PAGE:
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Social media 'road rage' is an actual thing

Social media 'road rage' is an actual thing

10 months ago

Social media 'road rage' is an actual thing

10 months ago

Have you ever sent a tweet in anger? You’re not the only one.

A survey of 1,000 social media users found that nearly all of us are prone to some social media rage at some point. Whether it be a Twitter rant or reaction to an opinion from someone else, 84% said they become more easily exasperated, annoyed and enraged at others when online than they would in person.

There have been plenty of high-profile examples of Twitter rants, from the outspoken Katie Hopkins…

…To former X Factor winner Steve Brookstein, who is probably more famous these days for his Twitter rants.

The rest of us seem to agree it’s easy to do.

One psychologist said this is due to a similar reason as road rage – that the distance between you and the outside world is big enough to feel safe to react.

“Traditional road rage involves a strong sense of entitlement, which triggers a heightened sense of anger or rage at feeling wronged, for example, if someone cuts one off,” says Dr Richard Sherry.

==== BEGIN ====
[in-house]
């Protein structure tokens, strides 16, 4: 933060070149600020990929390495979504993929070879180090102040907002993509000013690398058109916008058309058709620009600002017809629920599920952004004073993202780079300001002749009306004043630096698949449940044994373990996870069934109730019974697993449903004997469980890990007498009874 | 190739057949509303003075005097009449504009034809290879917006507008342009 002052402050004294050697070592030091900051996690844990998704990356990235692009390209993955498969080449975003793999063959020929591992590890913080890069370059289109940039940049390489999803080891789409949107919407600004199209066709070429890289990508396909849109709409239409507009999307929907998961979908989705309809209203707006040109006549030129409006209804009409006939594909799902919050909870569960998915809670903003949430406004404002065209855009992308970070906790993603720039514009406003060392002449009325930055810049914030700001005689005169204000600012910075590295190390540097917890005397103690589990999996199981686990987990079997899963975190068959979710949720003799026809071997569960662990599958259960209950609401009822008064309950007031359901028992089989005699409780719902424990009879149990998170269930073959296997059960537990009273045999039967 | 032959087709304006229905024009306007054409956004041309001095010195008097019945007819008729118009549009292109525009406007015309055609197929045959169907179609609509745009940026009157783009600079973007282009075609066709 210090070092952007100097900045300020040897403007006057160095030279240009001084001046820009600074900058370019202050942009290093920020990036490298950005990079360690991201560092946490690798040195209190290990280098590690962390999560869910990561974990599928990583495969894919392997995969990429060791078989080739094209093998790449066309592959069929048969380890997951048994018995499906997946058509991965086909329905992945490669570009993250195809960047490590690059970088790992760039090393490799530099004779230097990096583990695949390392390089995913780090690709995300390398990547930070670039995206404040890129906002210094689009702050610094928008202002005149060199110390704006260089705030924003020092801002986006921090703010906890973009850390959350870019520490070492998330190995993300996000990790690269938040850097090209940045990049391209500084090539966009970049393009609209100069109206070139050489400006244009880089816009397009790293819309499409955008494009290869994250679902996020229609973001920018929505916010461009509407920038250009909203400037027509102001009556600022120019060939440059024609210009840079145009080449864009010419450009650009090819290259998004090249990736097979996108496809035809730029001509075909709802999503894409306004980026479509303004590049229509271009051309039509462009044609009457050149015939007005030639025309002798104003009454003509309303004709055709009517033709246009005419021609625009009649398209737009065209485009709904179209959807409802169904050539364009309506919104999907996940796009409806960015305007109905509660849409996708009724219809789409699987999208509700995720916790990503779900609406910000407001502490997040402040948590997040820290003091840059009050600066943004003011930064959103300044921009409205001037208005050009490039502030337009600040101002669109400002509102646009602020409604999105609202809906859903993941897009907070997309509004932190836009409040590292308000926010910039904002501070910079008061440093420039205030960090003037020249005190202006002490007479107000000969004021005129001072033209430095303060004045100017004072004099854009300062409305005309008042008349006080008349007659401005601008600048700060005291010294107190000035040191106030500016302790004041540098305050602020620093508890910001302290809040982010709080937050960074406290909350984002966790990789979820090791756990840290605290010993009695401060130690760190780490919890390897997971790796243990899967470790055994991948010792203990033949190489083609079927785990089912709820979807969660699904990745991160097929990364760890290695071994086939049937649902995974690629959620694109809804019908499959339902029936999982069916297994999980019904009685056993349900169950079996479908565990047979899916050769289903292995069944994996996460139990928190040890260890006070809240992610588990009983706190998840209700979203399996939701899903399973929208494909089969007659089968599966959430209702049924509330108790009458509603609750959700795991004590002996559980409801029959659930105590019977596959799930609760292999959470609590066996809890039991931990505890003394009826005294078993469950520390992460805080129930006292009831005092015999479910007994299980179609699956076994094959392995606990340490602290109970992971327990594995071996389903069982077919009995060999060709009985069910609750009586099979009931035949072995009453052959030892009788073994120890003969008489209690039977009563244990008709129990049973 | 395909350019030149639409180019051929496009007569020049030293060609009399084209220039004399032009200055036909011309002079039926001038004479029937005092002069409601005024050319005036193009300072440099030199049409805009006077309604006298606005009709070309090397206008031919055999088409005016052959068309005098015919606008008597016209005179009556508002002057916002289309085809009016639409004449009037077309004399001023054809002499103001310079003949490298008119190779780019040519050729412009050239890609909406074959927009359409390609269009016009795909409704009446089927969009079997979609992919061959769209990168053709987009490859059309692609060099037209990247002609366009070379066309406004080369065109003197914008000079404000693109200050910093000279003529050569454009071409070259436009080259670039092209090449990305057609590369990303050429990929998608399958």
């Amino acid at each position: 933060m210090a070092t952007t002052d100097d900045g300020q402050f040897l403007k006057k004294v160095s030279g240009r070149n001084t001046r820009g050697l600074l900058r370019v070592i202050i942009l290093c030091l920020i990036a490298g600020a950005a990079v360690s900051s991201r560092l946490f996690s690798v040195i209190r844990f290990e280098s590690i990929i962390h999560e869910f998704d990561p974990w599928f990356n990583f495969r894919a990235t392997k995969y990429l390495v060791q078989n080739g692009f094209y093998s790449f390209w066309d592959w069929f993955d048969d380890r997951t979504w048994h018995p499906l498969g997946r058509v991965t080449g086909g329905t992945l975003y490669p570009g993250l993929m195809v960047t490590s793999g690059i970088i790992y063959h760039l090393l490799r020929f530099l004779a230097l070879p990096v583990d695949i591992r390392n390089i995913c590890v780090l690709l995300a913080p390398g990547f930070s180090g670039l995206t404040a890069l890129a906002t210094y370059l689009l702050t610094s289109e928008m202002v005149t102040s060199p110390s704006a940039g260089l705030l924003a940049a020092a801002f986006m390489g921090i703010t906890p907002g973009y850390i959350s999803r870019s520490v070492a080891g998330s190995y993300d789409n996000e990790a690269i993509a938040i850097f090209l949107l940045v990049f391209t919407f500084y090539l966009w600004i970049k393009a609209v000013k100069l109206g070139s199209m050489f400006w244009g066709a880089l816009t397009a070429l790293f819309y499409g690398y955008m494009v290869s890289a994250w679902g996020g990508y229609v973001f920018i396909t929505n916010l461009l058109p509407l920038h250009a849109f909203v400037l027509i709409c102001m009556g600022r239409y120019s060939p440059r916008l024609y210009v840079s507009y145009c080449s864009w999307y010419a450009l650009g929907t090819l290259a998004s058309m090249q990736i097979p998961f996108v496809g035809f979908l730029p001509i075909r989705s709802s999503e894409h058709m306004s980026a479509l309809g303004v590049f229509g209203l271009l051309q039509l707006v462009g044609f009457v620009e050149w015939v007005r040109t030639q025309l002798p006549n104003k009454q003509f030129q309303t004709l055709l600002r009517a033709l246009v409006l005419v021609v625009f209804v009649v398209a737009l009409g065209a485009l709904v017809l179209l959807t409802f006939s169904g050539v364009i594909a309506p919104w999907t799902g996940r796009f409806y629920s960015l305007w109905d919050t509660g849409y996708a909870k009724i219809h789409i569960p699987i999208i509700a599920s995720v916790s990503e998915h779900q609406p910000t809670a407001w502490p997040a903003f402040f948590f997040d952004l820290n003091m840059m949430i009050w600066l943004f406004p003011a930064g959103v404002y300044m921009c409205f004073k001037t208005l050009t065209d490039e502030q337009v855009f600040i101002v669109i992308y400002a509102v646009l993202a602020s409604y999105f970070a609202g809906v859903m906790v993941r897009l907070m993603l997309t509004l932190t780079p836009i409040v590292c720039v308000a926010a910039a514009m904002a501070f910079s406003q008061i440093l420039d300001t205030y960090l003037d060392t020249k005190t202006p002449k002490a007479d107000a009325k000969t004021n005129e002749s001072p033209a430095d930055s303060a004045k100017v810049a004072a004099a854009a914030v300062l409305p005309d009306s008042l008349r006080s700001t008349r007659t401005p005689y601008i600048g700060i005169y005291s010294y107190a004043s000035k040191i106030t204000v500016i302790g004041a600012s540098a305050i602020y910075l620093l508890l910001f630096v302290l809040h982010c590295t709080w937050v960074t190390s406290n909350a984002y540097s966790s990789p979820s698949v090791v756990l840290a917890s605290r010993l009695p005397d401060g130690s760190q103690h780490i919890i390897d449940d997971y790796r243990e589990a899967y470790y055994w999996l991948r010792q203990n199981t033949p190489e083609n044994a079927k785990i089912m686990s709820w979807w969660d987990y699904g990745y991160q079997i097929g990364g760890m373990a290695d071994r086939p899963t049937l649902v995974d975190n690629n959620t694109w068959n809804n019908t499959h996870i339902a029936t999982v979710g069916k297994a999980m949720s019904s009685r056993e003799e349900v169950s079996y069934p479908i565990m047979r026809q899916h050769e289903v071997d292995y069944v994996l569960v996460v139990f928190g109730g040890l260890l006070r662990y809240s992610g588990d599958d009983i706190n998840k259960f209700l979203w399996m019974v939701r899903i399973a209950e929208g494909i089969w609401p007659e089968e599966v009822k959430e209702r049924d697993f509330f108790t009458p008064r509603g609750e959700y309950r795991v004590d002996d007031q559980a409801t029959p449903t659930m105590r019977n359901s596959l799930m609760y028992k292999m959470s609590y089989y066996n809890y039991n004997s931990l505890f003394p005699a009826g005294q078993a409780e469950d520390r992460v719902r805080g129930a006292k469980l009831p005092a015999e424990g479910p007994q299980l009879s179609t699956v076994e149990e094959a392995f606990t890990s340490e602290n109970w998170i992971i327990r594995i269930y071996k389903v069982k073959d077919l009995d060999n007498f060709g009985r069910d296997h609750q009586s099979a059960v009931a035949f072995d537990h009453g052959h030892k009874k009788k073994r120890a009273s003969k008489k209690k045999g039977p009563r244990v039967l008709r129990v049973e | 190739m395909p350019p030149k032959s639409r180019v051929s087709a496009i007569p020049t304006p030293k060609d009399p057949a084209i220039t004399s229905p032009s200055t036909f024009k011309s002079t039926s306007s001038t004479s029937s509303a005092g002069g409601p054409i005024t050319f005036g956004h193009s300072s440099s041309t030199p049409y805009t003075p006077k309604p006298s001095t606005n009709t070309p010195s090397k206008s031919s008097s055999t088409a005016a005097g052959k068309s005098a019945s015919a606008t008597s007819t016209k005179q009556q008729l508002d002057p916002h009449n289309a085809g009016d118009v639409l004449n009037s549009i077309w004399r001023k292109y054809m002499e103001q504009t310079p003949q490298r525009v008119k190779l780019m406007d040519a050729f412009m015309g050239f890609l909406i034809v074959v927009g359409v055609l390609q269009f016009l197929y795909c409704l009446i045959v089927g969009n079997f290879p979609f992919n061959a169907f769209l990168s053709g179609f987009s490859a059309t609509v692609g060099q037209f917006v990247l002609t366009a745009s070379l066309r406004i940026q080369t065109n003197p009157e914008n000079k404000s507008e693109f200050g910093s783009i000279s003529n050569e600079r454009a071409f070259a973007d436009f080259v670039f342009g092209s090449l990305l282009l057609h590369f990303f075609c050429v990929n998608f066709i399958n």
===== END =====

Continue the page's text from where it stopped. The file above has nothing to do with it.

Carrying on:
“The self-centred sense of power – the street is somehow an extension of ‘our space’, and we are safely protected by the anonymity of our vehicle – makes it seem our ‘right’ to act out. And just like on the Internet, we don’t see up close the faces or reactions of other drivers. This is why we can become so emotionally reactive when behind the wheel, for example making a rude gesture or swearing, when we would rarely do this face-to-face.”

Facebook logo on a smartphone
(Lukas Schulze/DPA)

Peter Clayton, founder of online journal site Pencourage, who commissioned the survey, added: “The concept of ‘Road Rage’ on the Superhighway hardly comes as a shock to us.

“What is surprising however, is that most social networks are putting young people in the driver’s seat – then abdicating any responsibility for tough policing.

“Social media can be like a high octane drug that fuels less than stellar behaviour, we see it every day. On the one hand you have the invulnerability of no direct human contact, the equivalent of flipping the finger to another driver, on the other, being on the receiving end of this new social norm of aggressive behaviour.

“It polarises how the average person normally reacts, exaggerating the way people would interact in real life.”

So in future, maybe it’s best to think twice before you tweet.

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